With every passing visit, I fell more in love. The more I discovered the mountain, the more familiar it became, the more it felt like home… and when the North American chair finally opened, I was hooked.
For those who have yet to discover the ‘Quay, “North American” is to Norquay what “the backside” and West Bowl are to Lake Louise, what the North Side is to Tremblant, what Mary Jane is to Winter Park or what Corbett’s Couloir is to Jackson Hole.
The original North American chair was installed way up there in 1948 and at the time it boasted the steepest, longest terrain in North America. To this day, that terrain remains daunting to many.
The trails off North American are silly steep, ungroomed and so much fun. Runs like Gun Barrel, Corvid’s, Waterfall, The Chute, Memorial Bowl and alike are sparsely skied because of how intimidating the vertical is. Rarely will you find anyone skiing the North American that doesn’t belong there from a skill point of view (which in itself is spectacularly refreshing)… add to that the fact that the lifties are the best at letting you know what ropes have just dropped and you have an old-school ski experience like none other. Anyone scoffing at hitting the ‘Quay right after a snowfall to rip up North American are simply snobs who know nothing about how gnarly Norquay can be… that or they’re just keeping this secret to themselves.
Later on, during that season, I had the joy of discovering even more terrain off the Mystic Quad way on the other side of the resort, Sun Chutes, Sheep Chutes, and Goat Chute to name a few… Their southern exposure means that they aren’t awesome all of the time but the Patrol does a good job of closing them when the conditions are less than ideal. When you see them open, you just gotta. Short and oh so sweet.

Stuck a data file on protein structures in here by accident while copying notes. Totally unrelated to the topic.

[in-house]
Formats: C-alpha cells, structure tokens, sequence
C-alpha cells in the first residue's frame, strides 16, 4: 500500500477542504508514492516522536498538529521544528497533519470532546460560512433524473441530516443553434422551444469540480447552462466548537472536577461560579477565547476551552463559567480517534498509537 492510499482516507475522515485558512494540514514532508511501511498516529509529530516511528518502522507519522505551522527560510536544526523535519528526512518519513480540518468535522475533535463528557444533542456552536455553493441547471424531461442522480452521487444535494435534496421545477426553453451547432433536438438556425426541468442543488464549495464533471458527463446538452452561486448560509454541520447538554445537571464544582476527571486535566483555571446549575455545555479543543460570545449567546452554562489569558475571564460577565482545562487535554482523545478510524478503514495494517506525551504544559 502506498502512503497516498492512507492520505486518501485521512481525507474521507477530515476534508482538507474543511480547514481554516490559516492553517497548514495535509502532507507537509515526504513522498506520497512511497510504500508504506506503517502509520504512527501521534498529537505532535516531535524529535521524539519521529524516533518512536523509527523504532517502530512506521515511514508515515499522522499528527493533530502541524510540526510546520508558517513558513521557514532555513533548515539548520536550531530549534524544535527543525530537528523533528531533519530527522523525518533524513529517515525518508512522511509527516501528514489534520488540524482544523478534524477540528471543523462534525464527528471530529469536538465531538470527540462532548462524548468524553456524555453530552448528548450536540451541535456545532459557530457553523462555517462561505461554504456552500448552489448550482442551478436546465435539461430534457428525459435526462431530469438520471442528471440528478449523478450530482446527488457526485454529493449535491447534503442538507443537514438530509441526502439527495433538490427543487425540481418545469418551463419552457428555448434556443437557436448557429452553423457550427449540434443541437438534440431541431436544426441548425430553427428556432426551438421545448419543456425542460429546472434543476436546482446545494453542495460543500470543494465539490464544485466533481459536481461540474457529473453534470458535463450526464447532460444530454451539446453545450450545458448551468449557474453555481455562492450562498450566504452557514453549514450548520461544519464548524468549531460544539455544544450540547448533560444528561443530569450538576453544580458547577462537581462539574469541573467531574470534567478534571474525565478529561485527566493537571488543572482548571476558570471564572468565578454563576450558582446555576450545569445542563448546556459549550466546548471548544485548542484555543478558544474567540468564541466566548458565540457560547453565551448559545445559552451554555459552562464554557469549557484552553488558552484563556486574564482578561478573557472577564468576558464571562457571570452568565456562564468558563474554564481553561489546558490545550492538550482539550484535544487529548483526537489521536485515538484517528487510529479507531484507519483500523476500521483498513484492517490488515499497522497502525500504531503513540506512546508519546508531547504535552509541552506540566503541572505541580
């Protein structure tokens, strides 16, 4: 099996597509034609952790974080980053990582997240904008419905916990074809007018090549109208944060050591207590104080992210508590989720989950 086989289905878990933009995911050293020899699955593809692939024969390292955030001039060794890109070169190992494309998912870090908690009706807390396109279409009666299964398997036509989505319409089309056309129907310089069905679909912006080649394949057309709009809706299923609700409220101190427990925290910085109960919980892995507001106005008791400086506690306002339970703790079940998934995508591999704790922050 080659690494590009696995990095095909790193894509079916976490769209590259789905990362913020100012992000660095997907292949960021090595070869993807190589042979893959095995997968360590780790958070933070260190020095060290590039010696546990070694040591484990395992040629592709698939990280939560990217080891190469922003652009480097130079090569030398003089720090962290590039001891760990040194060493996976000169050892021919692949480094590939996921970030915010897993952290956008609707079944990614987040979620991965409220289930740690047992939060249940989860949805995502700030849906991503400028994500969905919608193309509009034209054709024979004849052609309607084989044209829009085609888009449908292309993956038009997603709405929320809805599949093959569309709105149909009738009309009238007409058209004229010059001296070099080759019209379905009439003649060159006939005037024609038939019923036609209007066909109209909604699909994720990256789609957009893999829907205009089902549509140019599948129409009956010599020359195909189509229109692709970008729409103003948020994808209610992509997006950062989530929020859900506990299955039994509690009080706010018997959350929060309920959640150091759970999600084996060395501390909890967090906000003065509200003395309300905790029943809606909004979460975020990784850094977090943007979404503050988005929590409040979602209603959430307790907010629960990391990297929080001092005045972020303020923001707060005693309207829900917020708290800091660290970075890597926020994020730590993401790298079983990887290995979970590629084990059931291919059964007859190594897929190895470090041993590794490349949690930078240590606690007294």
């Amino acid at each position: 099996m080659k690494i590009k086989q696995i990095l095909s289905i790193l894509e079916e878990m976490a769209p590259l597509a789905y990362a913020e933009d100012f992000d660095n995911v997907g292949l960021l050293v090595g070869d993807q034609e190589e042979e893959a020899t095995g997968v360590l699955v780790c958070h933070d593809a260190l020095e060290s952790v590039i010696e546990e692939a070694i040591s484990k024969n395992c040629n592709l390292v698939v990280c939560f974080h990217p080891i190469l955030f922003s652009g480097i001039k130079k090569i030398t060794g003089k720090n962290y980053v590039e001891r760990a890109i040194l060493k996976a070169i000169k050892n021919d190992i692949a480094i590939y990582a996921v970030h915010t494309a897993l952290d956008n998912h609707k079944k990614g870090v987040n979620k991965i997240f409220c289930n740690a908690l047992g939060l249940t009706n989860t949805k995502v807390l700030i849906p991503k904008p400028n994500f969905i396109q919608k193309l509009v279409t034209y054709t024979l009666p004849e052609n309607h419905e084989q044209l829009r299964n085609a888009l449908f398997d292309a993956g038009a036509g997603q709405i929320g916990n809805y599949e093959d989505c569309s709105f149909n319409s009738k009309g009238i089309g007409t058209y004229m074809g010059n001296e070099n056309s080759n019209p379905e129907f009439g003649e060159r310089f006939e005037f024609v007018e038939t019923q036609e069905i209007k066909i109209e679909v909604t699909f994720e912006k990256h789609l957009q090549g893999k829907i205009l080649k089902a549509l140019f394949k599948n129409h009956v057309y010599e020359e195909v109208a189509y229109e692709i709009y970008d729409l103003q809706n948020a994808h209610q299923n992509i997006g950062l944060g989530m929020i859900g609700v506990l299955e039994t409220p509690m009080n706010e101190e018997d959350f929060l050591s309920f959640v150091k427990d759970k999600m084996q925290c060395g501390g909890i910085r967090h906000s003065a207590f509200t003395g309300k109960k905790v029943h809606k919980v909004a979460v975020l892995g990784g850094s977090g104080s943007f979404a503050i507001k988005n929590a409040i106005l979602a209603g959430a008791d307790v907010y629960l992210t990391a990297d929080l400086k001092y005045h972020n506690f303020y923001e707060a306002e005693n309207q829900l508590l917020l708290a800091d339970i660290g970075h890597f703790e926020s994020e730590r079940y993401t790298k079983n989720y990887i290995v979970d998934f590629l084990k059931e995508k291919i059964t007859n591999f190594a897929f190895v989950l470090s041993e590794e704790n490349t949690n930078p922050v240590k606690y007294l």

But the true awesomeness of Norquay lies right under your feet. Since they actually “mow the lawn” in the summer, the ‘Quay doesn’t need that much snow to open terrain… and a little bit of snow goes a long, long way. The main runs were well cut and are exceedingly well maintained. There’s a reason so much race training happens here: great fall-lines and impeccable pitch.
Sidebar secret: when it dumps at Norquay, the retiree regulars usually vacate back to their Canmore condos and the place literally empties out. I‘ve only skied there two seasons and believe you me, there is nothing better in ski country than a powder day at the ‘Quay. Doing knee-deep hot laps off the high-speed Mystic Express is orgasmic (Should I have kept that a secret?). On a powder day, it’s an hour closer than Sunshine or Lake Louise, you park at the base of the chairlift and the mountain is YOURS. I dare you to make it to 4 pm. Your legs will give out well before your brain registers that you’ve skied twice the vert than you would have at the other of the Big Three in the same day… And no liftlines (Provided no one reads this).
Have I said that Norquay is steep? Because it is. The only drawback about the ‘Quay for some is that it’s not somewhere where you can ski sans brakes. Technique at Norquay is a requirement. Well-tuned skis with a nice radius are also something that will make your experience more fun.
As a matter of fact, I have this theory: When someone bitches about the place, chances are that they have shitty skis, their technique falls short of perfect, or they lack the imagination to make the best of what is a more finite terrain than it’s behemoth Big 3 brothers. I wonder if Simon (their gentleman marketing guru) will be tempted to use this slogan on their next brochure: “Norquay: Awesome if your skis aren’t crap, your technique doesn’t suck, and you have an imagination!”). All kidding aside, this is the kind of mountain that creates good skiers who are good at making lemonade (Right, Jay?).
I think that at this point you’ve likely come to the correct conclusion that I’m no longer really objective about this wonderful mountain. I’ve convinced friends to ski there and I’ve designated it as our Ski Test headquarters for the Magazine… Because, among many things: “if a ski can ski well at 3:30pm after a big day of bulletproof ‘packed powder’ snow, it will ski well anywhere”. In the past two years, I’ve reintroduced this mountain to dozens and dozens of people who had skied Norquay once twenty years ago but hadn’t been back since, and without exception, they all came back to say the same thing: “I never thought that Norquay could be this much fun and this challenging”. Some even bought season passes the following year.
Yep, I’ll fess up: I love Norquay. I love their staff, I love the mountain, I love the jaw-dropping views, I love their grooming, I love their home-made chips, I love the chalet, I love testing skis there, I love North American dearly, and as a result, I’ve adopted Norquay and it’s unique vibe and underdog status as a close second to my second home mountain after Owl’s Head.
And yes Eric, you were correct: The nachos at the Lone Pine are pretty damn spectacular.